One or more phone calls or telegrams providing details concerning the birth of Barack Obama at the Coast Province General Hospital in Mombasa, Kenya could easily have been sent by Ann Dunham Obama, in Kenya, to her mother Madelyn Dunham, in Hawaii, in August 1961
The information regarding the exact date and time of BHO-II's birth in Mombasa could thus have been promptly relayed by Ann to her mother back in Honolulu. This information could, in turn, have been supplied by her mother to the Department of Health in Honolulu for consideration and perhaps use in preparing a Hawaiian birth certificate for him.
The following information is an excerpt of material provided by Lucas Daniel Smith in his 10/22/2011 post: 'Stanley Ann Dunham goes to Kenya'.
How would Stanley Ann Dunham make telephone calls from Kenya, to the U.S.A., in 1961?
Well, increased use was made of the telephone in 1961, compared with the previous year and among exchanges converted to automatic working in East Africa during 1961 was one at Shanzu, on the Kenya Coast. Shanzu is located in the Mombasa District. Shanzu is approximately 11.5 miles from central Mombasa.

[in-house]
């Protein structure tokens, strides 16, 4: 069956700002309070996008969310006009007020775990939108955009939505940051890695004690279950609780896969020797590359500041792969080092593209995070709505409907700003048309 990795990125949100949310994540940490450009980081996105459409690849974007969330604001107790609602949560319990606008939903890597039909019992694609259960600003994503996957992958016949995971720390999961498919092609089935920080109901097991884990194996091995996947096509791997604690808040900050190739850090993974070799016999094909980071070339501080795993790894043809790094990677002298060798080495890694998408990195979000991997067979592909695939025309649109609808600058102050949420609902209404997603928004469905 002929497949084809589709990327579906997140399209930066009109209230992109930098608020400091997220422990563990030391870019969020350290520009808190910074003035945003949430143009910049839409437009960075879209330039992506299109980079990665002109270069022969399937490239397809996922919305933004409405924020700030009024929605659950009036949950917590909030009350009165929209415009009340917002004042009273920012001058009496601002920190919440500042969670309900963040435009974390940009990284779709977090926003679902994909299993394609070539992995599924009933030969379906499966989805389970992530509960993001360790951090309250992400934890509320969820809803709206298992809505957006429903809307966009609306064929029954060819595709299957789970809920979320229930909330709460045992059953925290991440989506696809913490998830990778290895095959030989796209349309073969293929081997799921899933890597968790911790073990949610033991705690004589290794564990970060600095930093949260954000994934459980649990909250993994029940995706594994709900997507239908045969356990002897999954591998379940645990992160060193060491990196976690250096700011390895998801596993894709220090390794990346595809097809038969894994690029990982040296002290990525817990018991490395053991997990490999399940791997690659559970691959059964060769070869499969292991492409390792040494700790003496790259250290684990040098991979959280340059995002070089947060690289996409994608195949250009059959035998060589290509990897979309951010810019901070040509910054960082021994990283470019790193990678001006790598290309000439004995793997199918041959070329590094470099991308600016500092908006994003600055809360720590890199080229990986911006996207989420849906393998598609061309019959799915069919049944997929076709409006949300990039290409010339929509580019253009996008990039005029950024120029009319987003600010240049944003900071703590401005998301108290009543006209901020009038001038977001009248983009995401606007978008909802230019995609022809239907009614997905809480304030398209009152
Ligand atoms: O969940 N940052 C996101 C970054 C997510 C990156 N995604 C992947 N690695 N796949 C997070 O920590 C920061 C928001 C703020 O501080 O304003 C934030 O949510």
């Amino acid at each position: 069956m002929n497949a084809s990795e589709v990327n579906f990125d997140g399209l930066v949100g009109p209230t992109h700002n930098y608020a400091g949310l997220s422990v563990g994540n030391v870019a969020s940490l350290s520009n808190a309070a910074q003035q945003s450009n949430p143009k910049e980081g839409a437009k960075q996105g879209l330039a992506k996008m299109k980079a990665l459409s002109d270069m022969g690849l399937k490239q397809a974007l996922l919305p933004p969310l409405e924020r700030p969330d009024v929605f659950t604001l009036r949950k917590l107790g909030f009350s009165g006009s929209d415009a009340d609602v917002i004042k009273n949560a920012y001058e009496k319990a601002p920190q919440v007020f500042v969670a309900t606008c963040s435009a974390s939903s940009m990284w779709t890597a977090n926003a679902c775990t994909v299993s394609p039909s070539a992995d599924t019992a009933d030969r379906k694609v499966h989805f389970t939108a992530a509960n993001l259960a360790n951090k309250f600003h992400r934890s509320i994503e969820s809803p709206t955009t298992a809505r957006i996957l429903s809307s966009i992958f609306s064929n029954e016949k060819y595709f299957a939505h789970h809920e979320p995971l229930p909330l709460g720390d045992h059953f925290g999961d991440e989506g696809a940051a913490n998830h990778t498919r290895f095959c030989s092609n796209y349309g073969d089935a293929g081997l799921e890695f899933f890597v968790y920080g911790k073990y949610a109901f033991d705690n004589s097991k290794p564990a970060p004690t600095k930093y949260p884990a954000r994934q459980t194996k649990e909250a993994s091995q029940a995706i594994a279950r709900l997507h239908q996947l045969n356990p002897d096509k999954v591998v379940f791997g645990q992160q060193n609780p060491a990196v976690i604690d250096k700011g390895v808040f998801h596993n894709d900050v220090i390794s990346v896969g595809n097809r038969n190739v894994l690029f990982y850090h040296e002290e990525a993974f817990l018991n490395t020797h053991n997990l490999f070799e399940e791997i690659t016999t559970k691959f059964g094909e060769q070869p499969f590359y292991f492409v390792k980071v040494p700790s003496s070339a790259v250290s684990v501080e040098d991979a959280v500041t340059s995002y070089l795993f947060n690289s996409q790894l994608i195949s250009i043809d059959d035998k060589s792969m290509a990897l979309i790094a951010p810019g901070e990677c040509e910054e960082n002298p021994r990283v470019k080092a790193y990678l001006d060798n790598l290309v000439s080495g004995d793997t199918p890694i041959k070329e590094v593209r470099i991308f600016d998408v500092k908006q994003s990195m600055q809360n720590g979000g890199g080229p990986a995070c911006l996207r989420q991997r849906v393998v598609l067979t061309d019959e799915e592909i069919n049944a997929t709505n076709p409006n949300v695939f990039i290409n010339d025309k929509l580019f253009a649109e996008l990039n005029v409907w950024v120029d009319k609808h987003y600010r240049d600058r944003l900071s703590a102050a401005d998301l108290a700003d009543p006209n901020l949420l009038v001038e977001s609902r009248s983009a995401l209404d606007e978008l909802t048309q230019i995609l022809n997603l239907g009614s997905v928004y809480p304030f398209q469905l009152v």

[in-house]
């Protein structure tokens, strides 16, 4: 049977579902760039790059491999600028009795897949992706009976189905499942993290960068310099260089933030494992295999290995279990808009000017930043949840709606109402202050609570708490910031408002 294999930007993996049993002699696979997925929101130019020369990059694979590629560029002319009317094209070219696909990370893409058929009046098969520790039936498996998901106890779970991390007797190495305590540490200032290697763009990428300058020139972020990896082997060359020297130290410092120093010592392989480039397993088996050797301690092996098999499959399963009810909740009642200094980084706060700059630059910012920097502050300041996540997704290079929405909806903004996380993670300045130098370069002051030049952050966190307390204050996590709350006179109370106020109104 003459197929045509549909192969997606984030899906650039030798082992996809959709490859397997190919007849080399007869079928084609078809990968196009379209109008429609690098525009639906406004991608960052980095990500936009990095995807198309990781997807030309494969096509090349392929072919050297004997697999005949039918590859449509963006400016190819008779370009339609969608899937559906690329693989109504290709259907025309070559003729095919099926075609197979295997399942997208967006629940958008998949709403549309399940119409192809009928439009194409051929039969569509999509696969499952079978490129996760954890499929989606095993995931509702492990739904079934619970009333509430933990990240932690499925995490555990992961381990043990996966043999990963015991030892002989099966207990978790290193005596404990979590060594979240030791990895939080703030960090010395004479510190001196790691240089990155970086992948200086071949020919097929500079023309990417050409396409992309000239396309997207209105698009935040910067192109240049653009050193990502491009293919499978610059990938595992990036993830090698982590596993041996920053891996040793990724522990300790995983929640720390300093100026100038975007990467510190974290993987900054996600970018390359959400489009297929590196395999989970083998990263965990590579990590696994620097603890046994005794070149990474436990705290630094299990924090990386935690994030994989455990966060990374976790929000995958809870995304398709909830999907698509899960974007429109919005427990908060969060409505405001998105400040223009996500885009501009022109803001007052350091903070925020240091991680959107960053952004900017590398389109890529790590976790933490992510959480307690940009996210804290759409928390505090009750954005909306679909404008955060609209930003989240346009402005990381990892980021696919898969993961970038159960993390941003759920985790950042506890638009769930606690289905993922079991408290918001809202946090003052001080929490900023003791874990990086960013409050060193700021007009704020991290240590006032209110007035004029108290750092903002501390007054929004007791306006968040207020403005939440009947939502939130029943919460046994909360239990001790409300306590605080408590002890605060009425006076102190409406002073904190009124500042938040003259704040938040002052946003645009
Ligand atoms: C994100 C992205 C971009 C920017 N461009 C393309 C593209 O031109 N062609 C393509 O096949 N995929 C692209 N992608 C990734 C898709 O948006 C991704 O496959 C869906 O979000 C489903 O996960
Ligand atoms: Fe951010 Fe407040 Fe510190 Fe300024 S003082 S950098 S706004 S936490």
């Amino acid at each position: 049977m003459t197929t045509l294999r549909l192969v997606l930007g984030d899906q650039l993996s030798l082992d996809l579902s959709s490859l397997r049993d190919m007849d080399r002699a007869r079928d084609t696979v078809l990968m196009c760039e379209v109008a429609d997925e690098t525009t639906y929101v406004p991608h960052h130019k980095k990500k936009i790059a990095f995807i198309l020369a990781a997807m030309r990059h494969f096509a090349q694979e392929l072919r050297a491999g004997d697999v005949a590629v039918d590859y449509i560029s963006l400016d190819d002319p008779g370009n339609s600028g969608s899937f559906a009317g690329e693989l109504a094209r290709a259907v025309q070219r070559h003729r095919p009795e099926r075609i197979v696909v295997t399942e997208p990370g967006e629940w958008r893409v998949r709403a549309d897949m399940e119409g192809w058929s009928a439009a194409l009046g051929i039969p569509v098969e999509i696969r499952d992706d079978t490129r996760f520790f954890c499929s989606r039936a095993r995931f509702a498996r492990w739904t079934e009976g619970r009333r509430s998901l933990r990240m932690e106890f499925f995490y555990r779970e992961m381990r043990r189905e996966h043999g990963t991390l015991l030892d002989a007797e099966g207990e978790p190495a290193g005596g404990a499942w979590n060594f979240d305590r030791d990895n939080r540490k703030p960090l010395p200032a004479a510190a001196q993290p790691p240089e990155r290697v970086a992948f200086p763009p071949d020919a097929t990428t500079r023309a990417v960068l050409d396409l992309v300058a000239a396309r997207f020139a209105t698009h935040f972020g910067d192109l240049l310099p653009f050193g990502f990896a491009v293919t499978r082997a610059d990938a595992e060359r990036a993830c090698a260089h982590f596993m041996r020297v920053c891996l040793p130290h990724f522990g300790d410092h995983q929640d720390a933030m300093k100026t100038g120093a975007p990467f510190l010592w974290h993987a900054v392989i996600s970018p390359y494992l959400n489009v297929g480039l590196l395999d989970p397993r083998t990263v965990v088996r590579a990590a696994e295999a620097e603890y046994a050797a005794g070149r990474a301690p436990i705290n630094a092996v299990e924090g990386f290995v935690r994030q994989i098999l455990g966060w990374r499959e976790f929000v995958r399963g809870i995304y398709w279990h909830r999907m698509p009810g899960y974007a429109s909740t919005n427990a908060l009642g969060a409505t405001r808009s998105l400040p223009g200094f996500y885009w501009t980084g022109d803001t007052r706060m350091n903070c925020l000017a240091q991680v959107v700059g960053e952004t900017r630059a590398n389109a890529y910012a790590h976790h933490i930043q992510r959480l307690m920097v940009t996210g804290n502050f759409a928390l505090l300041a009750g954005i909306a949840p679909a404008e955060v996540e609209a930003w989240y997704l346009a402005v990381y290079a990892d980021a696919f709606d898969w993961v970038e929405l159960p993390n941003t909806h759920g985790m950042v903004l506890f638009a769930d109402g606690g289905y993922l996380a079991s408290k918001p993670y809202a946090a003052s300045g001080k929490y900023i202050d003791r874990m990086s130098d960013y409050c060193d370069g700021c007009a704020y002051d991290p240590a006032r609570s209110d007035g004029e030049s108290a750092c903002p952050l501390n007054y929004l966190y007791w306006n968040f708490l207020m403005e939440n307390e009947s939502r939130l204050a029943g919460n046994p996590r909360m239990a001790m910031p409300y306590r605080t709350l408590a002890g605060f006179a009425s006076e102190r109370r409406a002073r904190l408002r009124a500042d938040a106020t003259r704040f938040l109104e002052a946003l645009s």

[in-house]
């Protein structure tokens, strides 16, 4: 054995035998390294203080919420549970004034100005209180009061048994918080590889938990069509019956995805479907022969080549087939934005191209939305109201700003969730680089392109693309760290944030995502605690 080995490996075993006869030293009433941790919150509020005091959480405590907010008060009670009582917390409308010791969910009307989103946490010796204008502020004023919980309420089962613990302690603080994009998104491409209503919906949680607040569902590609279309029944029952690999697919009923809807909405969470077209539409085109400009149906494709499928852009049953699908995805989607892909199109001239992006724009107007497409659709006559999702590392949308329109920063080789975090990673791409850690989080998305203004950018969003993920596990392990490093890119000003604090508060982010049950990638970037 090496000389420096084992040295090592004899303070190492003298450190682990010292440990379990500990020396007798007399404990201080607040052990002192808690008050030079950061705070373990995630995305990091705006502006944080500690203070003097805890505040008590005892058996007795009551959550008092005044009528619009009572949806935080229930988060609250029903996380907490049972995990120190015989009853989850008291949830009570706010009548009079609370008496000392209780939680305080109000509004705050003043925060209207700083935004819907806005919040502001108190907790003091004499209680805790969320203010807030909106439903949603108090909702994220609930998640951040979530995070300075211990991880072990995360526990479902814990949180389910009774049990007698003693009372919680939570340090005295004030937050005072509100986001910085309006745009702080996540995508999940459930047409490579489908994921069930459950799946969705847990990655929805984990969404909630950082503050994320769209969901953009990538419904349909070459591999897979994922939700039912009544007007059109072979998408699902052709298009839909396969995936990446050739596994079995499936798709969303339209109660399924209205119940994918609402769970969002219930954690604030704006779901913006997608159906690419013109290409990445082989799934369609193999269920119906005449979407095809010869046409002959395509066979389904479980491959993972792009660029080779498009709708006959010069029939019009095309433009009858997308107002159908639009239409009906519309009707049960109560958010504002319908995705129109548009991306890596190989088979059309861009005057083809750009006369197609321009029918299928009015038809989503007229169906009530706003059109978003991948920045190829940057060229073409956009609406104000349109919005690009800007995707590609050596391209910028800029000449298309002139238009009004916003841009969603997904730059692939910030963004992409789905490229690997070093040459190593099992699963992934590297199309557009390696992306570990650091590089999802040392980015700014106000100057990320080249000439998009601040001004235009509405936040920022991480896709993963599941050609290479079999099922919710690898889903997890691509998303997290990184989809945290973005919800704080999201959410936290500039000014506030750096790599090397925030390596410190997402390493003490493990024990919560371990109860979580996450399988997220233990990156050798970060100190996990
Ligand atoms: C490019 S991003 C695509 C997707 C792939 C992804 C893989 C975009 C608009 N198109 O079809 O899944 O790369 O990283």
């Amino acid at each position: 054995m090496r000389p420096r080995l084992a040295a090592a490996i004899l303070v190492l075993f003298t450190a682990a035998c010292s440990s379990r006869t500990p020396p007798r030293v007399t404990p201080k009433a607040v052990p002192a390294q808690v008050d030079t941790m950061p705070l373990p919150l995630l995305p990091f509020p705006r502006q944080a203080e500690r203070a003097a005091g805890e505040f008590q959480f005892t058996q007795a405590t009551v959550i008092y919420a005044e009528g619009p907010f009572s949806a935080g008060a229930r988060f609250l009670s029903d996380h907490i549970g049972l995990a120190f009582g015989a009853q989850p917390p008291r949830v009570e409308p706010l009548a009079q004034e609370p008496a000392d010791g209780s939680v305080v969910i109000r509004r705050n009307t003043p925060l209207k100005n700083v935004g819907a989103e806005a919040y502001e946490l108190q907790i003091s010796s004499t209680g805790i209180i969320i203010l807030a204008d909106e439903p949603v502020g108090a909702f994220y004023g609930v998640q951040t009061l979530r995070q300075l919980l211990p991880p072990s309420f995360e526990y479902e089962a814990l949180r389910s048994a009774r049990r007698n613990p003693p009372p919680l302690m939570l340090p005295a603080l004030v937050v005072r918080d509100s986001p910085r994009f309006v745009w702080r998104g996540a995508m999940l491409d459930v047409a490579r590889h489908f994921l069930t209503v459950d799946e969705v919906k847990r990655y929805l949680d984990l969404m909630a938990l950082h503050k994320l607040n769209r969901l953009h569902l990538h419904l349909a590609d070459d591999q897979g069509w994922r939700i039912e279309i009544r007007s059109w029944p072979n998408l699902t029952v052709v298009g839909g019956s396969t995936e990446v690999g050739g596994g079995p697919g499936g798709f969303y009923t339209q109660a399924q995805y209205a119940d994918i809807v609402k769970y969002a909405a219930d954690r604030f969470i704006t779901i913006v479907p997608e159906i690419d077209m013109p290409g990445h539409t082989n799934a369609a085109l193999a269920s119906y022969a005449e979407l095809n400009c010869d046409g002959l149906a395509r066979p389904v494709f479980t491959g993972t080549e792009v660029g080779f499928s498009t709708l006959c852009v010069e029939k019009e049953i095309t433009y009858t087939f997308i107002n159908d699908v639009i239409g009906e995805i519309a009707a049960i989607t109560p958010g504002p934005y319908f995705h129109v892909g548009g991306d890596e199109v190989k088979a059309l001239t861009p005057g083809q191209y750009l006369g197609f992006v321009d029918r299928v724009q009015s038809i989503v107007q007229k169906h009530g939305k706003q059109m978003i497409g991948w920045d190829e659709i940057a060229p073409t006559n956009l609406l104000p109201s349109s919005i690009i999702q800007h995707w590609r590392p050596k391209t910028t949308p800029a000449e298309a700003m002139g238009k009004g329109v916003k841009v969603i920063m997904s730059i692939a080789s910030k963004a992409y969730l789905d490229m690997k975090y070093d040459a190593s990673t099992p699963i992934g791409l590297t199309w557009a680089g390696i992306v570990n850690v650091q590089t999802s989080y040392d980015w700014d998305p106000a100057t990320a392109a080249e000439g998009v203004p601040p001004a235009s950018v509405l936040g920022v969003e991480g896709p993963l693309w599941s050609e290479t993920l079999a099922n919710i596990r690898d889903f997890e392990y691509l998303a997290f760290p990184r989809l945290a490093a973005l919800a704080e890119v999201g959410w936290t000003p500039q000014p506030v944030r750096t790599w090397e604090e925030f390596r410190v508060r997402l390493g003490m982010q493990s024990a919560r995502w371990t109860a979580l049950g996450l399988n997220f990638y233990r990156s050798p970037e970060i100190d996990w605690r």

International telephone service traffic continued to grow in 1961 and nearly 10,000 calls were made from East Africa that year. The service was extended to the West Indies and Ruanda Urundi and was improved by the opening of direct links to Pakistan and Malaya.
Also available in Kenya at the time was radiocall service which enabled subscribers who lived or worked in remote areas not serviced by telephone lines to communicate by means of high frequency radio with control stations which could extend calls to telephone subscribers anywhere is East Africa and also undertake the reception and transmission of telegrams.
How would Stanley Ann Dunham make send telegrams from Kenya, to the U.S.A., in 1961?
Approximately 622, 300 foreign telegrams were handled during that year in East Africa.